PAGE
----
nLab abelian group

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Definition

An abelian group (named after Niels Henrik Abel) is a group AA where the multiplication satisfies the commutative law: for all elements x,yAx, y\in A we have

xy=yx. x y = y x \,.

The category with abelian groups as objects and group homomorphisms as morphisms is called Ab.

Every abelian group has the canonical structure of a module over the commutative ring Z\mathbf{Z}. That is, Ab = Z\mathbf{Z}-Mod.

With subtraction and unit only

This definition of abelian group is based upon Toby Bartels‘s definition of an associative quasigroup:

An abelian group is a pointed set (A,0)(A, 0) with a binary operation ()():A×AA(-)-(-):A \times A \to A called subtraction such that

  • for all aAa \in A, aa=0a - a = 0

  • for all aAa \in A, 0(0a)=a0 - (0 - a) = a

  • for all aAa \in A and bAb \in A, a(0b)=b(0a)a - (0 - b) = b - (0 - a)

  • for all aAa \in A, bAb \in A, and cAc \in A, a(bc)=(a(0c))ba - (b - c) = (a - (0 - c)) - b

For every element aAa \in A, the inverse element is defined as a0a-a \coloneqq 0 - a and addition is defined as a+ba(b)a + b \coloneqq a - (-b).

Addition is commutative:

a+b=a(0b)=b(0a)=b+aa + b = a - (0 - b) = b - (0 - a) = b + a

and associative

(a+b)+c=(a(0b))(0c)(a + b) + c = (a - (0 - b)) - (0 - c)
(a+b)+c=(b(0a))(0c)(a + b) + c = (b - (0 - a)) - (0 - c)
(a+b)+c=b((0c)a)(a + b) + c = b - ((0 - c) - a)
(a+b)+c=b((0c)(0(0a)))(a + b) + c = b - ((0 - c) - (0 - (0 - a)))
(a+b)+c=b((0a)(0(0c)))(a + b) + c = b - ((0 - a) - (0 - (0 - c)))
(a+b)+c=b((0a)c)(a + b) + c = b - ((0 - a) - c)
(a+b)+c=(b(0c))(0a)(a + b) + c = (b - (0 - c)) - (0 - a)
(a+b)+c=a(0(b(0c)))(a + b) + c = a - (0 - (b - (0 - c)))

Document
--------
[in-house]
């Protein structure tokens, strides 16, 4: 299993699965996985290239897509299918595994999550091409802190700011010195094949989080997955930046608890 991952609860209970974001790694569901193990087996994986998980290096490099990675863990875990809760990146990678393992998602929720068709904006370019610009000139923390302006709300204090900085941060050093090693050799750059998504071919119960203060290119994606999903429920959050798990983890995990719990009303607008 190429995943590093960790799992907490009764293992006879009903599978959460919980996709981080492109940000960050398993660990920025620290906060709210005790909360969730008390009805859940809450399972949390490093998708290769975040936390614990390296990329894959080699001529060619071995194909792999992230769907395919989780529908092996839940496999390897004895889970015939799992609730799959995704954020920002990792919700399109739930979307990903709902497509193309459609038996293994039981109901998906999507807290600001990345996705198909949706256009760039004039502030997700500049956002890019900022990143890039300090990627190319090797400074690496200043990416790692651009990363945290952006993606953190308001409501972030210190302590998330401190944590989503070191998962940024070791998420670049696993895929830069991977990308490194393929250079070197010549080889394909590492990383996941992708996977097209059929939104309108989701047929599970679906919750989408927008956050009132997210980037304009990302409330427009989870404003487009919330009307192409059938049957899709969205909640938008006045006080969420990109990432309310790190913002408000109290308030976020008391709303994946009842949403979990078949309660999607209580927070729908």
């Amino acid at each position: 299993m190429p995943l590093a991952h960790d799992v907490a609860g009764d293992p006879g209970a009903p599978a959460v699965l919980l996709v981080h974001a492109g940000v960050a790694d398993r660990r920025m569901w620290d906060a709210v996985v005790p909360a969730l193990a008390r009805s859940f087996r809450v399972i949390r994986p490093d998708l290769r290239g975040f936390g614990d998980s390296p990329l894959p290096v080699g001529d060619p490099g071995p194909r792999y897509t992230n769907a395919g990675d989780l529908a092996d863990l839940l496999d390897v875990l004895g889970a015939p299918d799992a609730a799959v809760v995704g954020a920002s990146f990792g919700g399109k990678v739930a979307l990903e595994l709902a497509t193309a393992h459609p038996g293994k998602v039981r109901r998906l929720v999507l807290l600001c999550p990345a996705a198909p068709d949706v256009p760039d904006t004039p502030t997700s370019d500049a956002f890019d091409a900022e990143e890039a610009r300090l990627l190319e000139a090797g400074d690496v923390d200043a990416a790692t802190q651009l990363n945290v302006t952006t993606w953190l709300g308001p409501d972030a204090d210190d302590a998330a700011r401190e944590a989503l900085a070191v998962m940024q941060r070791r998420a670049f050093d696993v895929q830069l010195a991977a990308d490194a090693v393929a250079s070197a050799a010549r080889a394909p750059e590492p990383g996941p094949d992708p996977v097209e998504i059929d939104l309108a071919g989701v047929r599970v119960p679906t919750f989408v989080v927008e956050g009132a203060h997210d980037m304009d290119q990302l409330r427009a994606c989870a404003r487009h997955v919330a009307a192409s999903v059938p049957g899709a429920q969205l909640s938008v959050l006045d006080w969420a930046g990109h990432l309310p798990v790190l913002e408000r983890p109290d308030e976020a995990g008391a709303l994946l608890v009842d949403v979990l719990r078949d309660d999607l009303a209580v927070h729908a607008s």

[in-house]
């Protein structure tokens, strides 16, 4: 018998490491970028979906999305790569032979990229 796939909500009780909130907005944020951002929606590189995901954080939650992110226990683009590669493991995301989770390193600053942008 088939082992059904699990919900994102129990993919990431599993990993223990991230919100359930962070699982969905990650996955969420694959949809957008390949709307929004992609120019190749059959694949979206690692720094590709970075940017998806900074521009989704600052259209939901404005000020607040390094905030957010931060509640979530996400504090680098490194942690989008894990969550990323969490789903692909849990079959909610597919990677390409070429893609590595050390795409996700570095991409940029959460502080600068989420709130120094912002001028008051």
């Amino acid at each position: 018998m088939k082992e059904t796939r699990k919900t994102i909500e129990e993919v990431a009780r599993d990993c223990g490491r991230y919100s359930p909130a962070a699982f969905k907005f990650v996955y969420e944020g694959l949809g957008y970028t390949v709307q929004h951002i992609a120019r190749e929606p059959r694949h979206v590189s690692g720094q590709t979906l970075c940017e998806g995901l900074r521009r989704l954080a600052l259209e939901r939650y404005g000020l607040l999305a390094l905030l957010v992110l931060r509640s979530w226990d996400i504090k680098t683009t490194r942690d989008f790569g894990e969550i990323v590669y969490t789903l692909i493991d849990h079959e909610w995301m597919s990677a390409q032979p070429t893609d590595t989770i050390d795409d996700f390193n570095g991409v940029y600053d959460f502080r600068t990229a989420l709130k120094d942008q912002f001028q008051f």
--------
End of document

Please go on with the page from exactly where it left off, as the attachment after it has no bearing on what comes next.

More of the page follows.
(a+b)+c=a+(b+c)(a + b) + c = a + (b + c)

and has left identities

0+a=0(0a)=a0 + a = 0 - (0 - a) = a

and right identities

a+0=0+a=aa + 0 = 0 + a = a

and has left inverses

a+a=(0a)(0a)=0-a + a = (0 - a) - (0 - a) = 0

and right identities

a+(a)=a+a=0a + (-a) = -a + a = 0

Thus, these axioms form an abelian group.

Properties

In homotopy theory

From the nPOV, just as a group GG may be thought of as a (pointed) groupoid BG\mathbf{B}G with a single object – as discussed at delooping – an abelian group AA may be understood as a (pointed) 2-groupoid B 2A\mathbf{B}^2 A with a single object and a single morphism: the delooping of the delooping of AA.

B 2A={ Id aA Id}. \mathbf{B}^2 A = \left\{ \array{ & \nearrow \searrow^{\mathrlap{Id}} \\ \bullet &\Downarrow^{a \in A}& \bullet \\ & \searrow \nearrow_{\mathrlap{Id}} } \right\} \,.

The exchange law for the composition of 2-morphisms in a 2-category forces the product on the aAa \in A here to be commutative. This reasoning is known as the Eckmann-Hilton argument and is the same as the reasoning that finds that the second homotopy group of a space has to be abelian.

So the identitfication of abelian groups with one-object, one-morphism 2-groupoids may also be thought of as an identification with 2-truncated and 2-connected homotopy types.

Relation to other concepts

A monoid in Ab with its standard monoidal category structure, equivalently a (pointed) Ab-enriched category with a single object, is a ring.

Generalizations

Generalizations of the notion of abelian group in higher category theory include

An abelian group may also be seen as a discrete compact closed category.

References

For abelian groups in the context of homotopy type theory:

Last revised on June 17, 2022 at 23:25:26. See the history of this page for a list of all contributions to it.